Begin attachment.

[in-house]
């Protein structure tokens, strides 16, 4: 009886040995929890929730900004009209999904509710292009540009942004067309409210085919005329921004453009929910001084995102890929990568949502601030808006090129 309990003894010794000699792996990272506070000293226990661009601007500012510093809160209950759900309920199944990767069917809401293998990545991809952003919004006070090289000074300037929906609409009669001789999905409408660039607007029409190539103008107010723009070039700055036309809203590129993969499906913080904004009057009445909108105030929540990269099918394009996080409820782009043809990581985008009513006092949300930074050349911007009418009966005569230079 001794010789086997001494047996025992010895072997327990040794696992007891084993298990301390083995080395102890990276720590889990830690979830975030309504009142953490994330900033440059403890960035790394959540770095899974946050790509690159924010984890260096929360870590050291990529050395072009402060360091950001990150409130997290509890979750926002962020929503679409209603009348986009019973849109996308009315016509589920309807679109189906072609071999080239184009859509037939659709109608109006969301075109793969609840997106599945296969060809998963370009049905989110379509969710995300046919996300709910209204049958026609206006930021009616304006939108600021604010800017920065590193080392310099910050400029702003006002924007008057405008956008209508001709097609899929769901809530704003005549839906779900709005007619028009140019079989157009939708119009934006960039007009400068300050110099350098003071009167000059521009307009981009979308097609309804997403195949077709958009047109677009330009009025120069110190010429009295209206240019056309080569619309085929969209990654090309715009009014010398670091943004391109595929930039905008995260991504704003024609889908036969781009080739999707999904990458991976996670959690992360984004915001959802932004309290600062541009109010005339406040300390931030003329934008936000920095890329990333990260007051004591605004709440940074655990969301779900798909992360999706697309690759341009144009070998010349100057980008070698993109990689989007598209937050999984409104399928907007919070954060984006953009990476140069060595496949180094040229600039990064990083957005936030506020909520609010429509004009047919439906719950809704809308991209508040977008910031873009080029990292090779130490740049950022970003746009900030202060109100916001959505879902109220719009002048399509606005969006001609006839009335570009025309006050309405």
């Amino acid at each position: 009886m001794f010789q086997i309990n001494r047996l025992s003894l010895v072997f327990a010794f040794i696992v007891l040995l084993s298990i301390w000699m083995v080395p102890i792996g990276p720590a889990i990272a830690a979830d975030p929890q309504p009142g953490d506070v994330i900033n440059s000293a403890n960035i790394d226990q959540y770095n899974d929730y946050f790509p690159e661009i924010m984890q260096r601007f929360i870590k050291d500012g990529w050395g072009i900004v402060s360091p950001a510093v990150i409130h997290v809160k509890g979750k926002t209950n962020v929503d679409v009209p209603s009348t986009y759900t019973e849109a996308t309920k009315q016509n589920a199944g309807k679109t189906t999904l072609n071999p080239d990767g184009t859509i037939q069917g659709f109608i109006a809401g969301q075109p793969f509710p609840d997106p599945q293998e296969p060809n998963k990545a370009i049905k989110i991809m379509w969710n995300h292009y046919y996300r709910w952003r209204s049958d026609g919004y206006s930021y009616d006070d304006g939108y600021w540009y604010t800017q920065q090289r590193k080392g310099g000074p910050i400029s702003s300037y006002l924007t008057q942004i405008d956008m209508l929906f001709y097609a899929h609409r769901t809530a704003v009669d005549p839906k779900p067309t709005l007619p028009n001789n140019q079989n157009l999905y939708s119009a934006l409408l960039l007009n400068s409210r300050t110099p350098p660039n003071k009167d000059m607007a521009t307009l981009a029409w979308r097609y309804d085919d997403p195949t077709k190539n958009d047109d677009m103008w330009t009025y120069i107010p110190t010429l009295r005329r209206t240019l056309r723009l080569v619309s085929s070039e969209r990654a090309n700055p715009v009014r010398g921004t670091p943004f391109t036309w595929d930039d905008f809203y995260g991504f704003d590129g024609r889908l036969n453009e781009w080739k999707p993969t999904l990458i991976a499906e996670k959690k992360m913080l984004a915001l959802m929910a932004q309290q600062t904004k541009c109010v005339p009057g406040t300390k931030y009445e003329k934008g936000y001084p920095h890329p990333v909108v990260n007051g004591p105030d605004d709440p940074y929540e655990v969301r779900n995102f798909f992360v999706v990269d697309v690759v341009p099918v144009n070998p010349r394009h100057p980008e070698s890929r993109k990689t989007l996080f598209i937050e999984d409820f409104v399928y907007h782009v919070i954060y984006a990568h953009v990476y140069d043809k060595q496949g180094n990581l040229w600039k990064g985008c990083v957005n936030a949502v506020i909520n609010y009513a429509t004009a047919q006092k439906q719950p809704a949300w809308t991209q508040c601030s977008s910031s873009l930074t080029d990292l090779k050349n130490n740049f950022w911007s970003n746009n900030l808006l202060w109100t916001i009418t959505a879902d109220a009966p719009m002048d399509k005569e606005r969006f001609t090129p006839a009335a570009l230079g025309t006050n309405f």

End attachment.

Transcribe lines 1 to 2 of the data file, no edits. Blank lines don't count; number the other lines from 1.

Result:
[in-house]
């Protein structure tokens, strides 16, 4: 009886040995929890929730900004009209999904509710292009540009942004067309409210085919005329921004453009929910001084995102890929990568949502601030808006090129 309990003894010794000699792996990272506070000293226990661009601007500012510093809160209950759900309920199944990767069917809401293998990545991809952003919004006070090289000074300037929906609409009669001789999905409408660039607007029409190539103008107010723009070039700055036309809203590129993969499906913080904004009057009445909108105030929540990269099918394009996080409820782009043809990581985008009513006092949300930074050349911007009418009966005569230079 001794010789086997001494047996025992010895072997327990040794696992007891084993298990301390083995080395102890990276720590889990830690979830975030309504009142953490994330900033440059403890960035790394959540770095899974946050790509690159924010984890260096929360870590050291990529050395072009402060360091950001990150409130997290509890979750926002962020929503679409209603009348986009019973849109996308009315016509589920309807679109189906072609071999080239184009859509037939659709109608109006969301075109793969609840997106599945296969060809998963370009049905989110379509969710995300046919996300709910209204049958026609206006930021009616304006939108600021604010800017920065590193080392310099910050400029702003006002924007008057405008956008209508001709097609899929769901809530704003005549839906779900709005007619028009140019079989157009939708119009934006960039007009400068300050110099350098003071009167000059521009307009981009979308097609309804997403195949077709958009047109677009330009009025120069110190010429009295209206240019056309080569619309085929969209990654090309715009009014010398670091943004391109595929930039905008995260991504704003024609889908036969781009080739999707999904990458991976996670959690992360984004915001959802932004309290600062541009109010005339406040300390931030003329934008936000920095890329990333990260007051004591605004709440940074655990969301779900798909992360999706697309690759341009144009070998010349100057980008070698993109990689989007598209937050999984409104399928907007919070954060984006953009990476140069060595496949180094040229600039990064990083957005936030506020909520609010429509004009047919439906719950809704809308991209508040977008910031873009080029990292090779130490740049950022970003746009900030202060109100916001959505879902109220719009002048399509606005969006001609006839009335570009025309006050309405």